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Trans-Siberian Orchestra Likes Things Bigger, Better
Most people have to wait until Christmas Day — or perhaps Christmas Eve — to play with their toys. But for Paul O’Neill and Trans-Siberian Orchestra, it’s a yearlong occupation.
The symphonic rock group, whose annual winter tours are the most successful holiday attractions in the country, enthusiastically subscribes to the philosophy that more is better — more lights, more sound, more pyrotechnics, more lasers, more special effects. And also more people. Last year, TSO — which has two companies criss-crossing North America for more than 10 weeks — played to more than a million fans, a 29 percent increase from 2005, and selling more than $40 million worth of tickets. O’Neill says this year’s target is between 1.3 million and 1.5 million.
And he’s confident TSO has added enough to its show to lure the additional holiday revelers.
“I think one of the reason the fans keep coming back year after year after year is to see what the new toys are, and we don’t want to let them down,” explains O’Neill, 51, a New York native who was the guitarist in the house band for “Hair” on Broadway 20 years ago and went on to produce two albums for Aerosmith and lead the band Savatage before launching TSO in the mid-’90s.
He fully acknowledges the influence of opulent ’70s productions by Pink Floyd, Queen, Emerson, Lake & Palmer and others on the TSO concept.
“We keep building the show bigger and big- ger and bigger and pushing the limits,” says O’Neill, who likes to refer to the stage as “the flight deck.” “It’s all cutting edge. We do things that a year ago were physically impossible.”
Among this year’s enhancements, O’Neill says, are more (and quieter) motors for the moving parts of the lighting rig, as well as stages at either end of the arena floor for “dueling pyro and laser” effects.
To achieve all this, TSO employs a squadron of technical experts in its New York offices, “engineers and science students who had planned to go into regular jobs, and we’re cutting them lose in the rock world,” O’Neill explains. “I tell them, ‘Don’t think one or two years ahead. Think decades ahead. I don’t want to hear about rockets and jets; I want to be hearing about transporter beams and warp drives.”
O’Neill speaks with pride about TSO shows blowing out the power at the Continental Airlines Arena in East Rutherford, N.J., and taking down an entire section of Jackson, Miss., because of the electricity drain there. He also laughs about his production directors complaining that his stage ambitions are too big to fit in standard hockey and basketball arenas.
“They’re like, ‘Paul, it won’t fit through the loading ramp,’ ” O’Neill says. “I said, ‘Get an arc welder and cut it into pieces that will fit, and we’ll put it together on the other side ...’
“And then I get a call from the accountants; ‘Paul, you’re killing seats! You’re killing more seats.’ And I say, ‘Yeah, but it looks really cool ...’ ”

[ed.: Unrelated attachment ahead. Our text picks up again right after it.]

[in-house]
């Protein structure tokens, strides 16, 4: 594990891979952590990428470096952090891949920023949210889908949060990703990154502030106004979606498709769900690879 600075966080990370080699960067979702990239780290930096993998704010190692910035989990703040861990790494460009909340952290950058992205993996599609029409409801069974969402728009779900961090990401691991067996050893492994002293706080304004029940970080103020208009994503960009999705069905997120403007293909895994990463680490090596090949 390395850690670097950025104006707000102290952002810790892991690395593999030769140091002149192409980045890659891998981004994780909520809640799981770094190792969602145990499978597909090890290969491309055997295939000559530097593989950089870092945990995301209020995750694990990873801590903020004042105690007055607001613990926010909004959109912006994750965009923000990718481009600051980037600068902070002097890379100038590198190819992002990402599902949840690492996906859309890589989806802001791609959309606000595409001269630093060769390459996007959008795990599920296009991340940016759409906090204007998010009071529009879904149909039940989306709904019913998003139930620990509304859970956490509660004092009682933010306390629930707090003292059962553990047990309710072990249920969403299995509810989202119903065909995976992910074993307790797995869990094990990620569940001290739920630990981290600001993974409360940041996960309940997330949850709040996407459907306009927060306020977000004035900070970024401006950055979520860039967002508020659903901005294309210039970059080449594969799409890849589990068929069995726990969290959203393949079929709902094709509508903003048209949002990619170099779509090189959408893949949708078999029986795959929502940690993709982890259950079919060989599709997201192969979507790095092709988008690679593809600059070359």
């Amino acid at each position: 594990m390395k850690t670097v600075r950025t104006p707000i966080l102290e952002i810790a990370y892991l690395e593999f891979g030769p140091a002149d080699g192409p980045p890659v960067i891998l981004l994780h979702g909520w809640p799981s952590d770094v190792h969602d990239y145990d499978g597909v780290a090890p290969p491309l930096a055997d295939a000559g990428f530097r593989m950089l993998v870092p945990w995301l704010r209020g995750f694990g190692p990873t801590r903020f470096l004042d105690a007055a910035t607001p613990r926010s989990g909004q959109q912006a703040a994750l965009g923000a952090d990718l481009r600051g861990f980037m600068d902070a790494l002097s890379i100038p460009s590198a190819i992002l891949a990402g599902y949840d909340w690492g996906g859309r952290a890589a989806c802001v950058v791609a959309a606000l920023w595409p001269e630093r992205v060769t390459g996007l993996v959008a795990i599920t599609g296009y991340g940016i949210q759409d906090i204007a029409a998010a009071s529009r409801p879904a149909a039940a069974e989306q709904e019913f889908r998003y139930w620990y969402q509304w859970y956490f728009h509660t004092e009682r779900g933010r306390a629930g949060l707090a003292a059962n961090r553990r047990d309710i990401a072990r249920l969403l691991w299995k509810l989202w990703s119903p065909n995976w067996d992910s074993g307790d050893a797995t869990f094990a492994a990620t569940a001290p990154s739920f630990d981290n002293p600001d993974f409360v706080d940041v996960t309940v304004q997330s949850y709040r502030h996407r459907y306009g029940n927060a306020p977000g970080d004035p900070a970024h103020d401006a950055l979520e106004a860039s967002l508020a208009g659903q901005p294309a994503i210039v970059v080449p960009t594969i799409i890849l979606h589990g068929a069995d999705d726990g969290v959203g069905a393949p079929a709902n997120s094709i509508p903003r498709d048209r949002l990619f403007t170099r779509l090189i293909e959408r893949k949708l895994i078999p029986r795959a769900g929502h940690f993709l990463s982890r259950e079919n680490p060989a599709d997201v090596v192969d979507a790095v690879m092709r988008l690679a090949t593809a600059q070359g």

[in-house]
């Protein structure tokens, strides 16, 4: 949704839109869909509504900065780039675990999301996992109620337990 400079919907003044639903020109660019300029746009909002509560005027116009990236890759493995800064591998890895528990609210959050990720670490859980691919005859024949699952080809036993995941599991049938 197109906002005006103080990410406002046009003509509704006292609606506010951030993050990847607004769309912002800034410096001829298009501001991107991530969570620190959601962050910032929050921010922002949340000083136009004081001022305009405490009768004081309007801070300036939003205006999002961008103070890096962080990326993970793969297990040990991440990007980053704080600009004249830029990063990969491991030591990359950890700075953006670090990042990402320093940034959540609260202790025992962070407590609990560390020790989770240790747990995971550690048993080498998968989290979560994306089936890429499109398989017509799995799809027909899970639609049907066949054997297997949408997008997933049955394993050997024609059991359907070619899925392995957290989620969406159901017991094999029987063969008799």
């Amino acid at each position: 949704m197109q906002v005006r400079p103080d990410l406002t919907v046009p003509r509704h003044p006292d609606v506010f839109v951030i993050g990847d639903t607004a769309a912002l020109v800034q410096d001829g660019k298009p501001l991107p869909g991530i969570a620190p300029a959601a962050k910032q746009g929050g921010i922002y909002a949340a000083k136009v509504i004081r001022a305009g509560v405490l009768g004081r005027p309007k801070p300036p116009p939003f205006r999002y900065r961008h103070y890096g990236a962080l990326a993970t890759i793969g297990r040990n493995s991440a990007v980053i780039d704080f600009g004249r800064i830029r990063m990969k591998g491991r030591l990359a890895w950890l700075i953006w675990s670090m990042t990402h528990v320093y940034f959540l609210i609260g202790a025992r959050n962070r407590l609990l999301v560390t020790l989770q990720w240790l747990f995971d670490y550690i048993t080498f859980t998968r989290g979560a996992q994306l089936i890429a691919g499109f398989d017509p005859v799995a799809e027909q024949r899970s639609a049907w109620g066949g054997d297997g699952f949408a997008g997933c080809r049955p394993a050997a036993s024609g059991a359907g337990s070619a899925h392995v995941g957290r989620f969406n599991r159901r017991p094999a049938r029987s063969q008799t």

There’s a method to the madness behind the constant escalation of the TSO visual spectacle, however.
“The whole idea every year is to just give the audience more,” O’Neill notes. “I just think the band is slowly building a reputation of not letting the fans down. I don’t want to let them down — ever.
“I look at so many other shows, and as I see the ticket prices get higher and higher and higher, it seems like you see less money on the flight deck. The people that we’re ultimately answerable to, the people that really own the band, are the audience. The minute you forget that is when I think a band starts to decline.”
TSO has also given its fans more on the musical tip, too. It’s begun introducing special surprise guests at select shows, including veteran artists such as Joan Jett, Yes singer Jon Anderson and ELP’s Greg Lake. Their appearances are closely kept secrets, though — partly, O’Neill says, out of fear that winter travel logistics can interfere.
His primary goal now is to give fans more TSO music. The group has sold more than 5 million copies of its three holiday rock operas — 1996’s opera “Christmas Eve & Other Stories” (which spawned the hit single “Christmas Eve/ Sarajevo 12/24”), 1998’s “The Christmas Attic,” 2004’s “The Lost Christmas Eve” — and its lone secular outing, 2000’s “Beethoven’s Last Night.”
O’Neill has been talking about another non-Christmas album, “The Night Castle,” for several years. He’s cleared his schedule following this year’s TSO tour and says he’s “damned and determined” to finish and release it in 2008.
“The unfortunate thing is nobody believes me,” O’Neill says with a laugh. “Even my own manager doesn’t believe me. But I do want to turn it in this spring and have it out this summer.”
Once the album — a two-CD set that includes a rock opera about the Bolshevik Revolution — is finished, O’Neill says TSO will add a summer world tour to its annual schedule.
“We’re just so psyched about that, especially since eventually we’ll get outside, in the baseball stadiums,” O’Neill gushes. “I just feel like the show is so constrained by the pesky roofs, which limits the amount of pyro and special effects. Once we get outside, the sky’s the limit ... literally.”
Trans-Siberian Orchestra performs at 3 and 8 p.m. Wednesday (Dec. 26) at The Palace, Lapeer Road at I-75, Auburn Hills. Tickets are $49.50 and $39.50. Call (248) 377-0100 or visit www.palacenet.com.
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